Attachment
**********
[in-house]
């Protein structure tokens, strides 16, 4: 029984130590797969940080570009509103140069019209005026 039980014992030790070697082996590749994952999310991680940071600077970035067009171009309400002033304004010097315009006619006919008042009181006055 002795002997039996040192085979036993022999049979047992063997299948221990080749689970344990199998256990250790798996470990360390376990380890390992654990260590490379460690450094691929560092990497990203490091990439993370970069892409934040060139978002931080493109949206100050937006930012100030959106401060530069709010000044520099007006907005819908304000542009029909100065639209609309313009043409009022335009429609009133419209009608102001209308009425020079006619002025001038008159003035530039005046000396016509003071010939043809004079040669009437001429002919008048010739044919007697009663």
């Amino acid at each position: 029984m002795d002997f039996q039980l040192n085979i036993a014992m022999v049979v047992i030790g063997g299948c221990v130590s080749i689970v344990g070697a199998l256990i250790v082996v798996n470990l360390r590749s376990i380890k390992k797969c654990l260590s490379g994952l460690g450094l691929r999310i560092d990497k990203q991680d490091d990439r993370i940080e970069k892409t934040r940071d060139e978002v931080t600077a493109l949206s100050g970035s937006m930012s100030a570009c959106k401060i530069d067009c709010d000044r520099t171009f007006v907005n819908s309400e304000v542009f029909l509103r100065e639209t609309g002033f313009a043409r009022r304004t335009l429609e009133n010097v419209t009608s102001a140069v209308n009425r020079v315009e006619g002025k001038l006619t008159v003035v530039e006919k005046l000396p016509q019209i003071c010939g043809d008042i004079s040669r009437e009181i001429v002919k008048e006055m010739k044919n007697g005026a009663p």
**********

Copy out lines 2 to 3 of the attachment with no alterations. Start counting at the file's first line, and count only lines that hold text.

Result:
């Protein structure tokens, strides 16, 4: 029984130590797969940080570009509103140069019209005026 039980014992030790070697082996590749994952999310991680940071600077970035067009171009309400002033304004010097315009006619006919008042009181006055 002795002997039996040192085979036993022999049979047992063997299948221990080749689970344990199998256990250790798996470990360390376990380890390992654990260590490379460690450094691929560092990497990203490091990439993370970069892409934040060139978002931080493109949206100050937006930012100030959106401060530069709010000044520099007006907005819908304000542009029909100065639209609309313009043409009022335009429609009133419209009608102001209308009425020079006619002025001038008159003035530039005046000396016509003071010939043809004079040669009437001429002919008048010739044919007697009663």
């Amino acid at each position: 029984m002795d002997f039996q039980l040192n085979i036993a014992m022999v049979v047992i030790g063997g299948c221990v130590s080749i689970v344990g070697a199998l256990i250790v082996v798996n470990l360390r590749s376990i380890k390992k797969c654990l260590s490379g994952l460690g450094l691929r999310i560092d990497k990203q991680d490091d990439r993370i940080e970069k892409t934040r940071d060139e978002v931080t600077a493109l949206s100050g970035s937006m930012s100030a570009c959106k401060i530069d067009c709010d000044r520099t171009f007006v907005n819908s309400e304000v542009f029909l509103r100065e639209t609309g002033f313009a043409r009022r304004t335009l429609e009133n010097v419209t009608s102001a140069v209308n009425r020079v315009e006619g002025k001038l006619t008159v003035v530039e006919k005046l000396p016509q019209i003071c010939g043809d008042i004079s040669r009437e009181i001429v002919k008048e006055m010739k044919n007697g005026a009663p």